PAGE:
The bases will also be enlarged from 15 inches to 18 inches, which never fueled objections by anyone, making it a bit easier to steal bases while making it a bit safer for first basemen not to be spiked. 
MLB, which could cost them some advertising dollars, also agreed to limit the time between innings to two minutes, 15 seconds in regular-season games, 2:40 for nationally televised games and 3:10 for postseason games. 
Mound visits will be limited to 30 seconds when a manager, pitching coach or infielder leaves their position to come to the mound. 
They’re even shortening the time with walk-up music, leaving just 10 seconds of a few notes and lyrics. 
There will be a time when baseball will have an automatic strikezone, too, just not before 2024. Baseball could even further reduce pitching staffs to 12, instead of the current 13 until September.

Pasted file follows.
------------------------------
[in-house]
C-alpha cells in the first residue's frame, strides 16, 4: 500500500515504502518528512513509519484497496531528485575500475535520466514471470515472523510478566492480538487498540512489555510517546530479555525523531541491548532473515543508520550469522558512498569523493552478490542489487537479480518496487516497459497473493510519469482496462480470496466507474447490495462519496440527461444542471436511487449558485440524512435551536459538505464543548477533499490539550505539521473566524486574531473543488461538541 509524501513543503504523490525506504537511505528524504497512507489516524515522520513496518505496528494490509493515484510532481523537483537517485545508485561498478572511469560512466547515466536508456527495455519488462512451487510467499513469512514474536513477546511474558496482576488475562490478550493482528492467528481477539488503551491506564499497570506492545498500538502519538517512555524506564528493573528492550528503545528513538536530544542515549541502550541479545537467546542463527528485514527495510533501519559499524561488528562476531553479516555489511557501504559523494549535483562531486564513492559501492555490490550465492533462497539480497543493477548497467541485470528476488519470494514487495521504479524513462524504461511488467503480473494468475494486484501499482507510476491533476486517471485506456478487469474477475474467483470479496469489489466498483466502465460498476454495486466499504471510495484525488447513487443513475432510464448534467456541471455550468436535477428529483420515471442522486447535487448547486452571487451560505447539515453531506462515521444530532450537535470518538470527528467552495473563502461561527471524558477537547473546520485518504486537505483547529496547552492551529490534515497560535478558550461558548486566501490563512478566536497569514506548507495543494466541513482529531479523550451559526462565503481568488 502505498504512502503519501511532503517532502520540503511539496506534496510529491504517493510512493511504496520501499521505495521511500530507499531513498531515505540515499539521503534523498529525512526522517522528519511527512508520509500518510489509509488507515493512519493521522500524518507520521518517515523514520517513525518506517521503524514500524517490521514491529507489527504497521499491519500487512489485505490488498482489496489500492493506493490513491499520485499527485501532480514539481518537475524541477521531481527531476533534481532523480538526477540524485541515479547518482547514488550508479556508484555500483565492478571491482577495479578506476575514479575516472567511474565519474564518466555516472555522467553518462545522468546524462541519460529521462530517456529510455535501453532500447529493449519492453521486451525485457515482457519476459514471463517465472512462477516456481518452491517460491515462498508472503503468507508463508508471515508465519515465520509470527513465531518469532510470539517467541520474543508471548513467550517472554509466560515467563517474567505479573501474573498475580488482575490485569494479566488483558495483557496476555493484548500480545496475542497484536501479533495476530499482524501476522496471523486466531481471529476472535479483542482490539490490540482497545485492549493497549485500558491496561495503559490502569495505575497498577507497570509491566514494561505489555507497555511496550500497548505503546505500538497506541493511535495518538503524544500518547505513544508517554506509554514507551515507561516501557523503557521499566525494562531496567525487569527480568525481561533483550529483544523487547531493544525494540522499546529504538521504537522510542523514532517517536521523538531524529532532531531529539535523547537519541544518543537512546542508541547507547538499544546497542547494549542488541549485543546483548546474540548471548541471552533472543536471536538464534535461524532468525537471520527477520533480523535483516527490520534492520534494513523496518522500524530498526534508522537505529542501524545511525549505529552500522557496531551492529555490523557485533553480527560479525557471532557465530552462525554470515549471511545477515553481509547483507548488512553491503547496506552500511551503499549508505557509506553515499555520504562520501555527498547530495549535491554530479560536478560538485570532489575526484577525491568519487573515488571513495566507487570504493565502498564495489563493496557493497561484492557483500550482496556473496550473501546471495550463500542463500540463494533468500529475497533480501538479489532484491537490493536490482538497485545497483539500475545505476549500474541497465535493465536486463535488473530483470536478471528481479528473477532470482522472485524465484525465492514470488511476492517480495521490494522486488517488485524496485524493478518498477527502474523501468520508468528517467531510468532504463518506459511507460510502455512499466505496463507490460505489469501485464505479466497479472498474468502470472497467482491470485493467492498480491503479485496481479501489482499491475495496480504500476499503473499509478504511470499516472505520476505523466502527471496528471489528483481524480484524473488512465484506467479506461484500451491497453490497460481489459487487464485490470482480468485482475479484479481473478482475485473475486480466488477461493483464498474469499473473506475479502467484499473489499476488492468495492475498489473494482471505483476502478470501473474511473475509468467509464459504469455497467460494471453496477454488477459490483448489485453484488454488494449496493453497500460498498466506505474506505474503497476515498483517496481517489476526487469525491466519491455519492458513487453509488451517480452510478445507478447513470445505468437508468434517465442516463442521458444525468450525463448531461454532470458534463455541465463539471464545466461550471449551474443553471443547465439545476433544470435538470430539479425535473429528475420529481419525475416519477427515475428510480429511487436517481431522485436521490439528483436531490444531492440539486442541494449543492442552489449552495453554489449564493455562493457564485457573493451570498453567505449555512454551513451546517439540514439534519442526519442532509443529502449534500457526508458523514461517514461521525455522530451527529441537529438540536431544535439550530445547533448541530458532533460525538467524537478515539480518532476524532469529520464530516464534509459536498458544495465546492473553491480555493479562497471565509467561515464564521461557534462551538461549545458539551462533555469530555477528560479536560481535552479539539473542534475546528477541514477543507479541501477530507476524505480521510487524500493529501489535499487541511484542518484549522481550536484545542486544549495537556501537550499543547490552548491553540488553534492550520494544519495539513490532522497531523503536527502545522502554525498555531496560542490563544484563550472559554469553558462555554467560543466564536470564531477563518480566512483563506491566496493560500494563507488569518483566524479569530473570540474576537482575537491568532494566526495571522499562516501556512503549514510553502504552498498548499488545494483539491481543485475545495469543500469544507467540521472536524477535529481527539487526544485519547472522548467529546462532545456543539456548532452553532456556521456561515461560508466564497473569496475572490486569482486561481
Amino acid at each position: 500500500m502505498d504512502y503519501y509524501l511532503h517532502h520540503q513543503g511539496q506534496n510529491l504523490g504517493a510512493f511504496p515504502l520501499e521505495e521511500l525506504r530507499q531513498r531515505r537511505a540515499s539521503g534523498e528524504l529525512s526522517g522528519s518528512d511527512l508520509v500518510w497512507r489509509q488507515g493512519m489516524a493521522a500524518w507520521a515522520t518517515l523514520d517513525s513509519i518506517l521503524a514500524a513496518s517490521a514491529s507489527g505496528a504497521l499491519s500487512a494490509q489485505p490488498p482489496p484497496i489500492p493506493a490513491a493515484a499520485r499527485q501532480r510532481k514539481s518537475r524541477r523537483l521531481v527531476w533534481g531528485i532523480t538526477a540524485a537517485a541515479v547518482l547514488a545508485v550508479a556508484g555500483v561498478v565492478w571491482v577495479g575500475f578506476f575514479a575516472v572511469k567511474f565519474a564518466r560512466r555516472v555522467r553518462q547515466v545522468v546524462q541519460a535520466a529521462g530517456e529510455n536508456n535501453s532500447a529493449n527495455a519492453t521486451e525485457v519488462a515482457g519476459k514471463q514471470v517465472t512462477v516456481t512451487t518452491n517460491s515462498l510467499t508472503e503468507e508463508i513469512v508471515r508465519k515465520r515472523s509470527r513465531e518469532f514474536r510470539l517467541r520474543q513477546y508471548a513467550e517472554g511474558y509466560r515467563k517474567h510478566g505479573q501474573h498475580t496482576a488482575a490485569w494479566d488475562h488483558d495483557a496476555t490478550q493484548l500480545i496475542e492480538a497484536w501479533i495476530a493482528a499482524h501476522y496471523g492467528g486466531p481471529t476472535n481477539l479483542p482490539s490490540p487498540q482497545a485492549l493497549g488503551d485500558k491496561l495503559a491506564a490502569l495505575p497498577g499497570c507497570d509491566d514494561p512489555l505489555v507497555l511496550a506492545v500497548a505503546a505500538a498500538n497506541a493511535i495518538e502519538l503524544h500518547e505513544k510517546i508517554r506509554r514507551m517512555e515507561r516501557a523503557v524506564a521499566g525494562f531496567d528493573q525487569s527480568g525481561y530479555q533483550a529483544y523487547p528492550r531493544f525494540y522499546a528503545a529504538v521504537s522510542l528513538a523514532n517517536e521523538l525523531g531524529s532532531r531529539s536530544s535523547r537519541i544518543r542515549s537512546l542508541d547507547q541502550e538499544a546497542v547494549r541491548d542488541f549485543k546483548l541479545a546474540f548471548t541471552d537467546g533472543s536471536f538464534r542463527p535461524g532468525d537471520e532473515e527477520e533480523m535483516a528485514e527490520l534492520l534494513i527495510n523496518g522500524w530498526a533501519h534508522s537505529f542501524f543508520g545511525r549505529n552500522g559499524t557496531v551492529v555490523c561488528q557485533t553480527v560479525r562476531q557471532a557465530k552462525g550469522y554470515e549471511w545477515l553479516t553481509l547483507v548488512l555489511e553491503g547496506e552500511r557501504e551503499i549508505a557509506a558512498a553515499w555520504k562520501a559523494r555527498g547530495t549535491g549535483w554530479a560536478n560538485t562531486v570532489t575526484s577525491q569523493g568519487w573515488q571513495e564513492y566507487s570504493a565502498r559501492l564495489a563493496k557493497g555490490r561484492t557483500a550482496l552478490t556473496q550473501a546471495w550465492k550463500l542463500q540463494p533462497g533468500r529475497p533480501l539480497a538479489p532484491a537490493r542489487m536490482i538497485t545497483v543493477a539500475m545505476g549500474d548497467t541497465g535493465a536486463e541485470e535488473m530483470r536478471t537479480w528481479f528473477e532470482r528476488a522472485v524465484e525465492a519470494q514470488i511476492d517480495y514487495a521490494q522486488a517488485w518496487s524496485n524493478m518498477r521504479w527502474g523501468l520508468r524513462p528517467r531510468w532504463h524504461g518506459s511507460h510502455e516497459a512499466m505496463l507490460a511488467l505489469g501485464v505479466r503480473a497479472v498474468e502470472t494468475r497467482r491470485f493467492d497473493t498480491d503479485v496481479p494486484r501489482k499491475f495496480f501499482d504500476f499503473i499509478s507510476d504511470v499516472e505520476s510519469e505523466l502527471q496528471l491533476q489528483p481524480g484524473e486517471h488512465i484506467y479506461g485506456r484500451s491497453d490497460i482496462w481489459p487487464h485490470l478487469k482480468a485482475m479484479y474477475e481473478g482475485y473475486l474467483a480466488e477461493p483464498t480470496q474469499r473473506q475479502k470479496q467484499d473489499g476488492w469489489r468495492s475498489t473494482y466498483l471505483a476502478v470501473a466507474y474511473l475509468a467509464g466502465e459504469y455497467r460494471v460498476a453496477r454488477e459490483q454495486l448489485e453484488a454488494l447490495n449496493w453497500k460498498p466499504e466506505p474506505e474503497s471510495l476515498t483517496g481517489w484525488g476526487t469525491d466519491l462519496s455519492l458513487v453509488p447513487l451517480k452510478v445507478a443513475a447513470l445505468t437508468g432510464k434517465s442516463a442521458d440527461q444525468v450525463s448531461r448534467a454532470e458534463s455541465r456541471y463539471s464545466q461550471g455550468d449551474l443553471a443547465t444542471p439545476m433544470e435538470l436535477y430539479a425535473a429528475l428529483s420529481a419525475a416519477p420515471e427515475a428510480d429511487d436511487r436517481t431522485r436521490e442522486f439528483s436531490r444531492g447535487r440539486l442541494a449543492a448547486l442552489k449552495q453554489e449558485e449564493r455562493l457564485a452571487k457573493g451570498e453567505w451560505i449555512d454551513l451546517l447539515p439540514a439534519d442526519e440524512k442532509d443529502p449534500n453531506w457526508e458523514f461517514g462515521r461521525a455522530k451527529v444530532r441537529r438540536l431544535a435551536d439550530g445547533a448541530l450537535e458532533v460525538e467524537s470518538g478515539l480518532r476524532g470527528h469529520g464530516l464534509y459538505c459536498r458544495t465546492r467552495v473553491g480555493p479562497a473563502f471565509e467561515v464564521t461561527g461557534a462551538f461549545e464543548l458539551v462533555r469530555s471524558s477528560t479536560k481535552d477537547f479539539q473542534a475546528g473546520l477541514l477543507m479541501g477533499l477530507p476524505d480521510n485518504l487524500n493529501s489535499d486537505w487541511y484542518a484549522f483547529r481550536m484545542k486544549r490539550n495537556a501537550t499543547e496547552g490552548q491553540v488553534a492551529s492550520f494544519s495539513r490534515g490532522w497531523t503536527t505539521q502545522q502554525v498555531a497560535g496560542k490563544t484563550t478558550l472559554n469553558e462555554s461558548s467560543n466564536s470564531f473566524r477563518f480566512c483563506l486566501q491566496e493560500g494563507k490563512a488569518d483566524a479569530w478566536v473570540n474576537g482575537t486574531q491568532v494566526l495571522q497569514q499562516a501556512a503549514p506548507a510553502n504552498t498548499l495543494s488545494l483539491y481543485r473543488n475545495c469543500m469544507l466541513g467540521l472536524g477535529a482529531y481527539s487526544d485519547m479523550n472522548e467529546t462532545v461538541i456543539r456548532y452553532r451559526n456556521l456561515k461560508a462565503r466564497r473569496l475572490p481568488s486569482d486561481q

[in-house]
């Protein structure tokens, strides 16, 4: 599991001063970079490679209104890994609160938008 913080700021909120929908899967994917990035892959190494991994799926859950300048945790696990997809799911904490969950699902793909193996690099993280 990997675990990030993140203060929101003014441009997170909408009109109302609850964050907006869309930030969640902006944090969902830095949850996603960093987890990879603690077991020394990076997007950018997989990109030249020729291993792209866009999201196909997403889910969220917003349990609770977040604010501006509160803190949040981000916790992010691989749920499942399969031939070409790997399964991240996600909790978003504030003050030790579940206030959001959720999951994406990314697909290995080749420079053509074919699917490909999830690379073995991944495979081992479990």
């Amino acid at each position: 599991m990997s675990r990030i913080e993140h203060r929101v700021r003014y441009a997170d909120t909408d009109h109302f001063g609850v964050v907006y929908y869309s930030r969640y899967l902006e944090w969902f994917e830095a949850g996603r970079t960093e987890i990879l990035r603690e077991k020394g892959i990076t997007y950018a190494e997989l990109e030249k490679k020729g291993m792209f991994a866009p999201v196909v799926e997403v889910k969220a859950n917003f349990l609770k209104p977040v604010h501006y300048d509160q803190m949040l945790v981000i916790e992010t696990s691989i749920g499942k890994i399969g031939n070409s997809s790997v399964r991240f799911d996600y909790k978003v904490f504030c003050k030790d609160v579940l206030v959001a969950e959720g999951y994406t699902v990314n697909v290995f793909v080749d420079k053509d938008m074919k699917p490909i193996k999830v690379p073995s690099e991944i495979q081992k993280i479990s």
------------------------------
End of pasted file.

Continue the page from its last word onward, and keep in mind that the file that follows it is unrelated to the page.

The players, however, were not on board with all the rule changes. 
“Players live the game – day in and day out,” the MLB Players Association said in a release. “On-field rules and regulations impact their preparation, performance, and ultimately, the integrity of the game itself. Player leaders from across the league were engaged in on-field rules negotiations through the Competition Committee, and they provided specific and actionable feedback on the changes proposed by the Commissioner’s Office. Major League Baseball was unwilling to meaningfully address the areas of concern that Players raised, and as a result, Players on the Competition Committee voted unanimously against the implementation of the rules covering defensive shifts and the use of a pitch timer.”
Who knows, maybe strikeouts will drop, hits will rise, action will be brisk, games will be shorter, and baseball can once again become America’s national pastime. 
Well, if nothing else, be the national pastime on the days the NFL isn’t playing.